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Managarm is also switching to its own serialization format (and away from Protobufs). The most crucial advantage of our own format is that we can have a fixed-size header and variable data in a tail. This allows us to handle most IPC requests without additional syscalls (since most messages are indeed fixed-size). It also means that we do not need to allocate for most messages.

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 Post subject: Re: Standardized IPC protocol
PostPosted: Mon Jul 06, 2020 9:49 am 
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One thing is that any method that includes marshaling is basically a memory copy into a temporary buffer. My kernel supports IOVs (see QNX what IOV mean) and that can be used in order to copy the parameters between processes without any temporary copy at all. You can use the the pointer/size pair for each parameter, types using buffers like strings can just fill the pointer/size pair with the pointers where the string is located directly. The kernel does the rest and copies all the parameters. Then at the other side the buffers can be used directly in place. The only downside is that constant simple types like integers must be given a variable that lives on the stack but this is a minor issue.

The limitation is also how many IOVs the kernel can accept but in general it is order of hundreds of them (QNX can handle 1024). If you want to send loads of parameters and structures, then you must come up with a buffered method that uses marshaling.

Just one other way of IPC that I could think about.


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 Post subject: Re: Standardized IPC protocol
PostPosted: Mon Jul 06, 2020 7:34 pm 
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I'm fascinated with the idea of promise pipelining.

The idea I have floating around in my head is that RPCs could immediately return a future, and they don't block until attempting to read that future. Then, any message field in my Permebuf format could be assigned a future or another message in the same buffer, and the C++ API could be agonistic to whether it is a future.

But, this creates issues such as garbage collecting unread but owned futures, what to do when we actually read the future (do we copy the future's value into the local buffer (simplest to forward in follow up RPCs), or "chain" multiple buffers together (fastest, but sending a chained buffers are more complicated)?)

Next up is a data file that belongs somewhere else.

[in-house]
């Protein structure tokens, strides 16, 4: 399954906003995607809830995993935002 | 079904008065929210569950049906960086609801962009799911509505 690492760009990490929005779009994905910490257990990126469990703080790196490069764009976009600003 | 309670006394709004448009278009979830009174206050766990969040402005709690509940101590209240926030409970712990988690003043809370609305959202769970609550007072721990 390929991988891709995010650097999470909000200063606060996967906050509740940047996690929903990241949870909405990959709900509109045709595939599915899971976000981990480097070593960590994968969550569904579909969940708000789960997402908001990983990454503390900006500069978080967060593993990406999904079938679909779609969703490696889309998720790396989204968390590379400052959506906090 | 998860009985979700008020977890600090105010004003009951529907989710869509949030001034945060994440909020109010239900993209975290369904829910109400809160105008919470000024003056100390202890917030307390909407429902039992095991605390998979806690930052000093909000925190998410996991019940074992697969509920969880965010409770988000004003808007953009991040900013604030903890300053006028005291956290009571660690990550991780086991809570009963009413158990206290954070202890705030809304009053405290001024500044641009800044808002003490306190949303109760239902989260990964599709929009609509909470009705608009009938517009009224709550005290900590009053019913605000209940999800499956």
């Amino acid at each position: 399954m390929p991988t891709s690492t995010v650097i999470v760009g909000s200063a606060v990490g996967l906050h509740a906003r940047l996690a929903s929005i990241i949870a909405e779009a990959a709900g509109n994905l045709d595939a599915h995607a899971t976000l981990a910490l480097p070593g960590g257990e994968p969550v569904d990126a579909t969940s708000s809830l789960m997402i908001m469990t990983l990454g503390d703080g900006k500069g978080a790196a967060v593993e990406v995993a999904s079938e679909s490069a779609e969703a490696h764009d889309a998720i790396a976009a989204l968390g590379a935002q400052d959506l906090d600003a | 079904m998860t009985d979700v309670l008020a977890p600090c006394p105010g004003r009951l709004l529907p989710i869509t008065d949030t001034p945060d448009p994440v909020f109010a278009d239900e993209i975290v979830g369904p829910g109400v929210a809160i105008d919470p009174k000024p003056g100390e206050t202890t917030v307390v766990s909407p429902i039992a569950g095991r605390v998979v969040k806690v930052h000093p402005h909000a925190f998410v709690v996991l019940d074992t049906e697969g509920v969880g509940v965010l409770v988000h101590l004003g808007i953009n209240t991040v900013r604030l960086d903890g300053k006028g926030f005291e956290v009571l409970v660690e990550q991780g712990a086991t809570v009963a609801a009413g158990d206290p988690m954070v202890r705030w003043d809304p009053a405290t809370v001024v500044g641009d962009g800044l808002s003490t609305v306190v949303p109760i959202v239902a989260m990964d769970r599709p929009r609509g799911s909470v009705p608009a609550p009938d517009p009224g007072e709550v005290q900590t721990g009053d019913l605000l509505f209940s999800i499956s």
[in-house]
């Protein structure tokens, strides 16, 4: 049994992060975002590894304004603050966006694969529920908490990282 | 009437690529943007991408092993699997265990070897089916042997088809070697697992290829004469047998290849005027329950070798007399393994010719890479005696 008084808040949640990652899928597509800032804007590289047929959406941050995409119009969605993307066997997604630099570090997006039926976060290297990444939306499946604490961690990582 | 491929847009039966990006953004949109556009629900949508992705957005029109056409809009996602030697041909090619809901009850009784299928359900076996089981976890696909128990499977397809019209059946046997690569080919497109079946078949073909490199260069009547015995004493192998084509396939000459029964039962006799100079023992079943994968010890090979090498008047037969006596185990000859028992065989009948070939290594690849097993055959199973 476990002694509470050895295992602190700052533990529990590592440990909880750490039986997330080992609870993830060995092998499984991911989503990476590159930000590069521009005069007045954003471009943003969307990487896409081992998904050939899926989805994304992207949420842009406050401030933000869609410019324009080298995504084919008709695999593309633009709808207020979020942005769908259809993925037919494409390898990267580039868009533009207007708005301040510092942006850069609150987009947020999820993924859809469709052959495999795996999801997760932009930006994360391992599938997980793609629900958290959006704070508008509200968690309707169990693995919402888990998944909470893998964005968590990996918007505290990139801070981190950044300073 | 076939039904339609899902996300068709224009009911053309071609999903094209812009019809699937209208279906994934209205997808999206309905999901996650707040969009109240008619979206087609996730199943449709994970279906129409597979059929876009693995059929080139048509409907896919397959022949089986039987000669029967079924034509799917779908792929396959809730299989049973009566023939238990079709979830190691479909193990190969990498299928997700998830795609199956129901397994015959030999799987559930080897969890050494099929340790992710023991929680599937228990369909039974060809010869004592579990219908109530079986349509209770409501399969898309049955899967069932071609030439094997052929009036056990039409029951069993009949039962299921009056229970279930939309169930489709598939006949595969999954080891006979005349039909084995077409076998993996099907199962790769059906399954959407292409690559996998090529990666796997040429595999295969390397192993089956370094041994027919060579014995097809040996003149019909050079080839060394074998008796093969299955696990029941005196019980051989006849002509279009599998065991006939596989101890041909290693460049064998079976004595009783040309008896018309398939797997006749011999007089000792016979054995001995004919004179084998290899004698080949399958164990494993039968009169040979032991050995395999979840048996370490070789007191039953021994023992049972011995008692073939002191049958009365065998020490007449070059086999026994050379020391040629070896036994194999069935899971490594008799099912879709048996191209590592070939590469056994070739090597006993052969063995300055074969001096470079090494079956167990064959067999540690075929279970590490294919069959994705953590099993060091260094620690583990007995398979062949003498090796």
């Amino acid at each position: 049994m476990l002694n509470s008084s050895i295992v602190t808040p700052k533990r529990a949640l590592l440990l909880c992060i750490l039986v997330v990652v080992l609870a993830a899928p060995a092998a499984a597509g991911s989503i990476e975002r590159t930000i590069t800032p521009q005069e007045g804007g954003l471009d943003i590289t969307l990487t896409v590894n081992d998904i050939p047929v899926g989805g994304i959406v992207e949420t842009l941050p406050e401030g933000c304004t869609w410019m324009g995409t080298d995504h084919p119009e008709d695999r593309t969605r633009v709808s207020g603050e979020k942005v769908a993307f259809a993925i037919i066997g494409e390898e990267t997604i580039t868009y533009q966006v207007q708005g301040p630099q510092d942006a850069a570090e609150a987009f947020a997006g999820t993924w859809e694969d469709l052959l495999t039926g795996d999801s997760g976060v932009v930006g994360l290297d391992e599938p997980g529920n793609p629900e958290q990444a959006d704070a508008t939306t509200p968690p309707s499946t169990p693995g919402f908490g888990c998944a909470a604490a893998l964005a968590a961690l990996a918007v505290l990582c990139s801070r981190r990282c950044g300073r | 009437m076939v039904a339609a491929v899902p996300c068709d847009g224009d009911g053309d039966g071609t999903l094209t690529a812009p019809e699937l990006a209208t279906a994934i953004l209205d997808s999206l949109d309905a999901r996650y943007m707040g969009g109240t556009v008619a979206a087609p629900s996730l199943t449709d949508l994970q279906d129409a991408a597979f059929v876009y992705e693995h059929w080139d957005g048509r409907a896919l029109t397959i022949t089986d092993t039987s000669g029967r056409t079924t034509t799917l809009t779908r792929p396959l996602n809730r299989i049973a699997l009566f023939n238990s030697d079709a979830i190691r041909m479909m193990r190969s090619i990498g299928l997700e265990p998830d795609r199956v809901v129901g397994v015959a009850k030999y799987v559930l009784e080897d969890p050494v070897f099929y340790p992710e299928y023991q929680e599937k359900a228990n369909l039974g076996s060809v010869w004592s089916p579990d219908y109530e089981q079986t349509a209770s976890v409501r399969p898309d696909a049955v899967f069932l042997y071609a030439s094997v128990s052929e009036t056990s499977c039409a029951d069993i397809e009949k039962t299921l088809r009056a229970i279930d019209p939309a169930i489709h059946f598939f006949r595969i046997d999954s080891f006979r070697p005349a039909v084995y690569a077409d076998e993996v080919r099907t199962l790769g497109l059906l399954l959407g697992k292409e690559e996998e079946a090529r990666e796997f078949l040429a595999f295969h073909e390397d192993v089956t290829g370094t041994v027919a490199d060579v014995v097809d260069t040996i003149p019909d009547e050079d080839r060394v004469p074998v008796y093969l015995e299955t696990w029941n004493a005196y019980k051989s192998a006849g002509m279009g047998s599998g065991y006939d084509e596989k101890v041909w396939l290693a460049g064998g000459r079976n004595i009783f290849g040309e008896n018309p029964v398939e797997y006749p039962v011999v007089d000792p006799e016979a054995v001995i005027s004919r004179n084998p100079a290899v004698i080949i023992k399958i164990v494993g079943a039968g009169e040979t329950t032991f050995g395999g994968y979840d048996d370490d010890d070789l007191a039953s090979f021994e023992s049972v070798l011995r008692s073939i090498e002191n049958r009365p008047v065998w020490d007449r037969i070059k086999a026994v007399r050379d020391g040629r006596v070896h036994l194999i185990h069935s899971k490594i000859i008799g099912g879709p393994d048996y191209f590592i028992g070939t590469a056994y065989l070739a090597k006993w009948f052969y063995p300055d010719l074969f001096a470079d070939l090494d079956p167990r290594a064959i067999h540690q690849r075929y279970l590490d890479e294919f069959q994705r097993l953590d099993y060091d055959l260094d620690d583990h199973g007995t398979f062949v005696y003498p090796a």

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 Post subject: Re: Standardized IPC protocol
PostPosted: Fri Jul 17, 2020 3:30 pm 
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(edit: double posted)

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Last edited by AndrewAPrice on Sat Jul 18, 2020 11:29 am, edited 1 time in total.

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 Post subject: Re: Standardized IPC protocol
PostPosted: Fri Jul 17, 2020 3:30 pm 
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I'm questioning my original plan of making RPCs act as cross-address-space function calls.

My original plan was this:
- The service would register an entry point for each function- a memory address of the function.
- The caller would issue a system call with the service ID and function ID (small messages could be copied across in registers, large messages could be copied across by 'gifting' the callee system pages).
- I wanted to imitate as if the caller/callee shared the same thread. So the kernel would block the caller's thread, and create a new thread in the callee, and when this function returns (a system call with the response message), I'd destroy this thread and resume execution in the caller's thread.

I wanted to make creating/destroying a thread super lightweight. You want an async RPC? Wrap the call in a thread. You want your service to process RPCs sequentially? Acquire a global lock in the callee. Calling a function exposed in a service in another thread would function very similarly to calling a library function (my IDL would even generate C++ stubs for the caller and an interface for the callee to implement.)

Can creating threads willy nilly be as lightweight as I'm imagining? I thought I could make it lightweight by using object pools for the data structures in the kernel, as well as having a pool of stacks in userland (and have some stackless assembly code that runs at the start/end of a thread to grab/release the stack.) This would avoid having to do dynamic memory allocation most of the time.

But, I ported musl, which does TLS initialization, and calling TLS destructors on exit. It's not the most difficult, but it's making me doubt how lightweight this would be, if I were to create/destroy a thread for every RPC.